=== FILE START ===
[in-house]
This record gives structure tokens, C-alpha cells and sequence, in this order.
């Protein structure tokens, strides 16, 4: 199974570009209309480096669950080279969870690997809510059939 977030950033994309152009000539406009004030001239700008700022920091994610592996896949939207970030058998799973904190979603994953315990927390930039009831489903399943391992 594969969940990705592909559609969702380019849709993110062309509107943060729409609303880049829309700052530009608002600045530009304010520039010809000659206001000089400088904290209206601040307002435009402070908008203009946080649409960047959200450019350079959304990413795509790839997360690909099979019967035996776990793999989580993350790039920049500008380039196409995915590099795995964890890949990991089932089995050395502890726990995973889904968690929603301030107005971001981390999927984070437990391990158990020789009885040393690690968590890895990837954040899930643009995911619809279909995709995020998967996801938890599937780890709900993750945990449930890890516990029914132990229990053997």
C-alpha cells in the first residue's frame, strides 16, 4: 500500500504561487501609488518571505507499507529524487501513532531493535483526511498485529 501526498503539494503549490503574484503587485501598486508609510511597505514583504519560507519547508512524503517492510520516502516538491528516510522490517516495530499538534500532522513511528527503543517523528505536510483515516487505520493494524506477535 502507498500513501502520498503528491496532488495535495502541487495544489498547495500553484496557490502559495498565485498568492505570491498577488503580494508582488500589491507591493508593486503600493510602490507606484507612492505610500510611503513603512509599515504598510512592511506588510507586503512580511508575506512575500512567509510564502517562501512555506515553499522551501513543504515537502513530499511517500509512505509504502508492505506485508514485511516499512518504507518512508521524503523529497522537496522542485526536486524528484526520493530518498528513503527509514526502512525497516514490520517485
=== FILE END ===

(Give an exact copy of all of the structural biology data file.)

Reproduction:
[in-house]
This record gives structure tokens, C-alpha cells and sequence, in this order.
């Protein structure tokens, strides 16, 4: 199974570009209309480096669950080279969870690997809510059939 977030950033994309152009000539406009004030001239700008700022920091994610592996896949939207970030058998799973904190979603994953315990927390930039009831489903399943391992 594969969940990705592909559609969702380019849709993110062309509107943060729409609303880049829309700052530009608002600045530009304010520039010809000659206001000089400088904290209206601040307002435009402070908008203009946080649409960047959200450019350079959304990413795509790839997360690909099979019967035996776990793999989580993350790039920049500008380039196409995915590099795995964890890949990991089932089995050395502890726990995973889904968690929603301030107005971001981390999927984070437990391990158990020789009885040393690690968590890895990837954040899930643009995911619809279909995709995020998967996801938890599937780890709900993750945990449930890890516990029914132990229990053997």
C-alpha cells in the first residue's frame, strides 16, 4: 500500500504561487501609488518571505507499507529524487501513532531493535483526511498485529 501526498503539494503549490503574484503587485501598486508609510511597505514583504519560507519547508512524503517492510520516502516538491528516510522490517516495530499538534500532522513511528527503543517523528505536510483515516487505520493494524506477535 502507498500513501502520498503528491496532488495535495502541487495544489498547495500553484496557490502559495498565485498568492505570491498577488503580494508582488500589491507591493508593486503600493510602490507606484507612492505610500510611503513603512509599515504598510512592511506588510507586503512580511508575506512575500512567509510564502517562501512555506515553499522551501513543504515537502513530499511517500509512505509504502508492505506485508514485511516499512518504507518512508521524503523529497522537496522542485526536486524528484526520493530518498528513503527509514526502512525497516514490520517485